Symptoms of Sago Palm Poisoning in Dogs

Sago palm consumption normally causes gastrointestinal symptoms within 15 minutes, however, they might be delayed for up to many hours. These signs may include:

  • Drooling
  • Inappetence
  • Vomiting (with or without blood)
  • Diarrhea (with or without blood)

Within 4 hours of consuming sago palm, neurologic symptoms could appear and include:

  • Weakness/Lethargy
  • Stumbling
  • Collapse
  • Tremors
  • Seizures
  • Coma

Finally, 2 to 3 days after consuming sago palm, significant liver failure can be observed. the following additional clinical indicators of liver failure:

  • Distended abdomen
  • Abdominal pain
  • Increased drinking and urinating
  • Yellow discoloration to eyes, gums, and skin (jaundice)
  • Black-tarry stool (melena)
  • Bruising
  • Bleeding from the nose or mouth
  • Bloody urine

My Dog Ate A Sago Palm. What Should I Do?

Take Your Dog Far From The Plant

Limit your dog’s consumption by removing them from the area as soon as possible. To prevent him from coming back for more, clean up any shredded plants. To inform your veterinarian, try to determine how much of the plant he may have consumed.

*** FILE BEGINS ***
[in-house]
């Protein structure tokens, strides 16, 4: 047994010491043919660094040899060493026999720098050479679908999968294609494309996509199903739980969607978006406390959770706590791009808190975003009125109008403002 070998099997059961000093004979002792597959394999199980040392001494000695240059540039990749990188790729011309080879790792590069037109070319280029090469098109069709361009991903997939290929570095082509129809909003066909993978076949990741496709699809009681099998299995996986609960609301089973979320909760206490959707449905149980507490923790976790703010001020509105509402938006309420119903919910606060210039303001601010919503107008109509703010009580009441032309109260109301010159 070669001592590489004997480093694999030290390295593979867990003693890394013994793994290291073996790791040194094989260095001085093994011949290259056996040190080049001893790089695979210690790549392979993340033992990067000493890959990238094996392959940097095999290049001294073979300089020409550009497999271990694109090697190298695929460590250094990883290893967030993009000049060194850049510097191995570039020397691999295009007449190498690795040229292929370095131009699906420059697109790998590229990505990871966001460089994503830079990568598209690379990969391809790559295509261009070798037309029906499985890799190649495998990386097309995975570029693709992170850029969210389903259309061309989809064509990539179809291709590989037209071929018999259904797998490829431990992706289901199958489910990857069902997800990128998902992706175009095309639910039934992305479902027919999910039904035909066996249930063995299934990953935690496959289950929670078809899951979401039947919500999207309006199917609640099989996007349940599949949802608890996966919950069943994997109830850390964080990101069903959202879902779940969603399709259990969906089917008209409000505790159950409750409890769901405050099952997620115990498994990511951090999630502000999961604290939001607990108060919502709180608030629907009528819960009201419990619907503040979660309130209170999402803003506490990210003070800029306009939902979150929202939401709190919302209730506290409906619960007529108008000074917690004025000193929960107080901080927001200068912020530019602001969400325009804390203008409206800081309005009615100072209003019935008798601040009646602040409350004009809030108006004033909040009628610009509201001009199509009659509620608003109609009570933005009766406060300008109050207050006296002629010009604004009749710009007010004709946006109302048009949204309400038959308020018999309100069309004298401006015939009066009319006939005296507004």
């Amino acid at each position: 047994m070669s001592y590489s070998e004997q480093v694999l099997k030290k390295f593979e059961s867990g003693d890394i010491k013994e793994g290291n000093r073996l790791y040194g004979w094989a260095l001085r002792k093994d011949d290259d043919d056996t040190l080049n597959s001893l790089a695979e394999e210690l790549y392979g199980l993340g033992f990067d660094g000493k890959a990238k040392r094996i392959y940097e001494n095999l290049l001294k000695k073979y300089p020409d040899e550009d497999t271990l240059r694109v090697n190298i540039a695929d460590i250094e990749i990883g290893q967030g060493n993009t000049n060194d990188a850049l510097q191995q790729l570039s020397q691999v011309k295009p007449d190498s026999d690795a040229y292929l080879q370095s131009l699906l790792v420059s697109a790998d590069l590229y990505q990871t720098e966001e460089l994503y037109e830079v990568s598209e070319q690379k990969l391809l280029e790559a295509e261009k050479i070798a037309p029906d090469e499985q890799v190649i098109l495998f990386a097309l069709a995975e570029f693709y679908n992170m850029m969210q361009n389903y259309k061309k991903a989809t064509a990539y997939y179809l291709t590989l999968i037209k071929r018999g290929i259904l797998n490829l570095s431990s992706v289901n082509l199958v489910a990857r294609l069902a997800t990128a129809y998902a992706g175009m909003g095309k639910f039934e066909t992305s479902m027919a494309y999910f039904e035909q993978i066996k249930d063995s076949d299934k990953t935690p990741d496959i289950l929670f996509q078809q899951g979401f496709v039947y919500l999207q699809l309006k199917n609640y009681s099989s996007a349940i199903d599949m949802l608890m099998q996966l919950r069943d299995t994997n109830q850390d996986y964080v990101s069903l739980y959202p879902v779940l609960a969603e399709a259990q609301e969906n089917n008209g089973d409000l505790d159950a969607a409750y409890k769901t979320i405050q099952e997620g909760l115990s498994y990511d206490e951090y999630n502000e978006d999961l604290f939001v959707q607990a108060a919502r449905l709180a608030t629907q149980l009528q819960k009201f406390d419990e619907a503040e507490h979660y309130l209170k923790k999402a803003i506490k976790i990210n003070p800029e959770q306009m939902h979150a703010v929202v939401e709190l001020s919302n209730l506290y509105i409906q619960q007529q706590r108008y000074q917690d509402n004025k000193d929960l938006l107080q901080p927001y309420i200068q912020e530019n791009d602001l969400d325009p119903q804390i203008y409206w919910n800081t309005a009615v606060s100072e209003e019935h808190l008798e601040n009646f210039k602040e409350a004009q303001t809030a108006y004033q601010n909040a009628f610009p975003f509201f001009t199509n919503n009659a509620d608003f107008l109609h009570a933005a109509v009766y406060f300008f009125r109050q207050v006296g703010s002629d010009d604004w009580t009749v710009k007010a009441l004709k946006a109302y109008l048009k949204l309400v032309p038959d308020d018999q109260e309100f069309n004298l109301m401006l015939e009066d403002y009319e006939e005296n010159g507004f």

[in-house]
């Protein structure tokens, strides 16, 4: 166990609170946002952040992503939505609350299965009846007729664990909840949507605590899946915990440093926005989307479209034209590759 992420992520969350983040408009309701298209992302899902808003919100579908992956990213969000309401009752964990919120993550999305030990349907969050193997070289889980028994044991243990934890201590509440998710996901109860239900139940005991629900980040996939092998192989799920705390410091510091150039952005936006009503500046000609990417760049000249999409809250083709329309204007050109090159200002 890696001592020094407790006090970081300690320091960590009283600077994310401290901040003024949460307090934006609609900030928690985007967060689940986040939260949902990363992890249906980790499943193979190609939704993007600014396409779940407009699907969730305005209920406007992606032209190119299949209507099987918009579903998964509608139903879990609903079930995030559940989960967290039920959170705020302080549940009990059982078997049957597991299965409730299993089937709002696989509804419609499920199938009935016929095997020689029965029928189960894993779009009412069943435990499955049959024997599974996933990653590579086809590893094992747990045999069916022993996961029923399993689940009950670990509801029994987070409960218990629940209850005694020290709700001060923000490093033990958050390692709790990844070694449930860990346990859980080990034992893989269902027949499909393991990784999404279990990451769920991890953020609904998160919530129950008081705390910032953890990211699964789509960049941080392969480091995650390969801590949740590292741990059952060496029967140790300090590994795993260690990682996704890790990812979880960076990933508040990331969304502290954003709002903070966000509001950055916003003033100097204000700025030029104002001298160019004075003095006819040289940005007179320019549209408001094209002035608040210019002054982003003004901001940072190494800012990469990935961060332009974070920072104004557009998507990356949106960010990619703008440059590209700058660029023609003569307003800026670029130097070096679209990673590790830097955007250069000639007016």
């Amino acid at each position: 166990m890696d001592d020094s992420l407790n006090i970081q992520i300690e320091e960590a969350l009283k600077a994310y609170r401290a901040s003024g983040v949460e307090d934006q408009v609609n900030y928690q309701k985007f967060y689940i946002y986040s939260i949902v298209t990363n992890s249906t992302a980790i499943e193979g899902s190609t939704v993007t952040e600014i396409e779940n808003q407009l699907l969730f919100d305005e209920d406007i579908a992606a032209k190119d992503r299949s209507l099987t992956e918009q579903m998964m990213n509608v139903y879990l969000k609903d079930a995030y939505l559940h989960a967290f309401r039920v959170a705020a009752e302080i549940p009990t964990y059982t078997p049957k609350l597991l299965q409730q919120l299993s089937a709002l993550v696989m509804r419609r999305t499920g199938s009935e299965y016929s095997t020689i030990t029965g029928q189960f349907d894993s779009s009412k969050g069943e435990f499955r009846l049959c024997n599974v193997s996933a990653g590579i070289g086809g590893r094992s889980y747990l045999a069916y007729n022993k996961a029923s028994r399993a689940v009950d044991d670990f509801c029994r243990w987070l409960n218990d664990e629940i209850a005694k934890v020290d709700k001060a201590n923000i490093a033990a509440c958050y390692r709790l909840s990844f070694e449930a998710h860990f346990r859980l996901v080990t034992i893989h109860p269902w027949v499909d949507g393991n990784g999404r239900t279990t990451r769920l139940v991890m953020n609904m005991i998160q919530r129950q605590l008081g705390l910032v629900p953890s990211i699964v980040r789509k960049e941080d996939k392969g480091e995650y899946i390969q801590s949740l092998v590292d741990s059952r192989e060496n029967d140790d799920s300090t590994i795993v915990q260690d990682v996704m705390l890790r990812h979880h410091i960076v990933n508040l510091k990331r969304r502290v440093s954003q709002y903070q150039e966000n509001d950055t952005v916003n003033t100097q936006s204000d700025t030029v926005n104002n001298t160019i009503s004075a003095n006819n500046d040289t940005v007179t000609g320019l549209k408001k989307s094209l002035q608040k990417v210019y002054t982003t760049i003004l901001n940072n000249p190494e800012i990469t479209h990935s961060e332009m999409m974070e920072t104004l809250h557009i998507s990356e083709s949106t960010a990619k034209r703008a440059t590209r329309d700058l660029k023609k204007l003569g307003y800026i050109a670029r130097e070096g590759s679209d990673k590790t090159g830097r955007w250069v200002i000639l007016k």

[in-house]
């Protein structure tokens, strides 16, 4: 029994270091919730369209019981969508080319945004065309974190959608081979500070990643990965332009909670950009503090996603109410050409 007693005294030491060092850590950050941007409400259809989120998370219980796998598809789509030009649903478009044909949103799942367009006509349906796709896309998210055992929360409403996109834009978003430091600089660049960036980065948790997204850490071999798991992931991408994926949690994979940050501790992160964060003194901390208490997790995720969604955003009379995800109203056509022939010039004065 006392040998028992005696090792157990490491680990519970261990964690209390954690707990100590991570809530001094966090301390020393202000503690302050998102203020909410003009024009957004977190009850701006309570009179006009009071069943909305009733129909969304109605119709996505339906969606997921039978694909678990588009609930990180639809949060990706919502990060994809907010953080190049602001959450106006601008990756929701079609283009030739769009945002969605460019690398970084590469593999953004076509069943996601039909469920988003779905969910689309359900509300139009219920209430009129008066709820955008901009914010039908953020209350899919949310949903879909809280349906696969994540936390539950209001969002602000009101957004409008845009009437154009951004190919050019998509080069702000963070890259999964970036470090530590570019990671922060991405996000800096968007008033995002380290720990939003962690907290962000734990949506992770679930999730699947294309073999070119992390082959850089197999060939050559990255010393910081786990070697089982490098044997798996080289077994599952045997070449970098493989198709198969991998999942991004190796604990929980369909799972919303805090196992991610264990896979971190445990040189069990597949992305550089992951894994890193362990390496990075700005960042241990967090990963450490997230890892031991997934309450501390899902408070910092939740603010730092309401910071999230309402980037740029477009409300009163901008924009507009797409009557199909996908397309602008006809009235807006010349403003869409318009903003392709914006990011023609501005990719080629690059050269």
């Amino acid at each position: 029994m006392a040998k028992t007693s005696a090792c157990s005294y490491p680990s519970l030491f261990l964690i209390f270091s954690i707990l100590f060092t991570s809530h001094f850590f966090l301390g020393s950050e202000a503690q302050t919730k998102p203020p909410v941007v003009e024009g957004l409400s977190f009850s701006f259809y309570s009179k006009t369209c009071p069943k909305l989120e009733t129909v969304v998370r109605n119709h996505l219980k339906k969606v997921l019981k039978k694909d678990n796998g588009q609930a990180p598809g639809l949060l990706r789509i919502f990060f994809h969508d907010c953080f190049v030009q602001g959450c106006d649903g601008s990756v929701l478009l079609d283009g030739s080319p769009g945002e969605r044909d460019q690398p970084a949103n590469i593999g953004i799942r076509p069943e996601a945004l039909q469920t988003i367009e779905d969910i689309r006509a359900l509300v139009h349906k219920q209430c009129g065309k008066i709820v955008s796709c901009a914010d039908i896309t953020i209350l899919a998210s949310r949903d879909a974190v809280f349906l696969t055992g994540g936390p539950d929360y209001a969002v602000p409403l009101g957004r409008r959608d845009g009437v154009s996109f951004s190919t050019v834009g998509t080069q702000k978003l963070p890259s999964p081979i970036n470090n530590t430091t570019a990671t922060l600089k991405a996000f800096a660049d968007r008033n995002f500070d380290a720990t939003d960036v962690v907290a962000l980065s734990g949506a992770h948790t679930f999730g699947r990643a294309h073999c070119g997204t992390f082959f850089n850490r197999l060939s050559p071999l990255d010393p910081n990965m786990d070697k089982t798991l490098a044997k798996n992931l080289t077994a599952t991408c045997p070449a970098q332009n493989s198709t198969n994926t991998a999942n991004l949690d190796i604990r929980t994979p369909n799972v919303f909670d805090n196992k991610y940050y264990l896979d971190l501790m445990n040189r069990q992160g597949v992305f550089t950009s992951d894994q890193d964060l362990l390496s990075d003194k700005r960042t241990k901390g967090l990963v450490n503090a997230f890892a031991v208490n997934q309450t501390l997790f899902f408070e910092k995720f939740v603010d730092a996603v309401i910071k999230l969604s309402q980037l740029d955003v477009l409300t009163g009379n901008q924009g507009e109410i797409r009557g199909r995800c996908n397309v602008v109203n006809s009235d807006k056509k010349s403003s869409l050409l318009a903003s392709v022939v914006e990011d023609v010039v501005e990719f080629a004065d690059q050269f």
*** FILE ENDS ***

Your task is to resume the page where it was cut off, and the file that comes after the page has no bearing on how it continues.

Check For Poisoning Signs

Verify the well-being of your dog. Some dogs may experience acute stomach discomfort, drooling, and vomiting within 15 minutes of ingesting the plant, and the timing of the beginning of symptoms can vary. Some dogs might not exhibit symptoms for several hours.

Call Your Veterinarian 

 You must contact your veterinarian even if your dog seems fine and is not showing any symptoms yet. Contacting your neighborhood veterinarian care right away will give your dog the best chance of survival.

Observe the recommendations of your vet. If your vet instructs you to visit the clinic, make sure you do so as soon as you can. The life of your dog may be saved if you heed their treatment recommendations.

Sago Palm Poisoning In Dogs: Treatment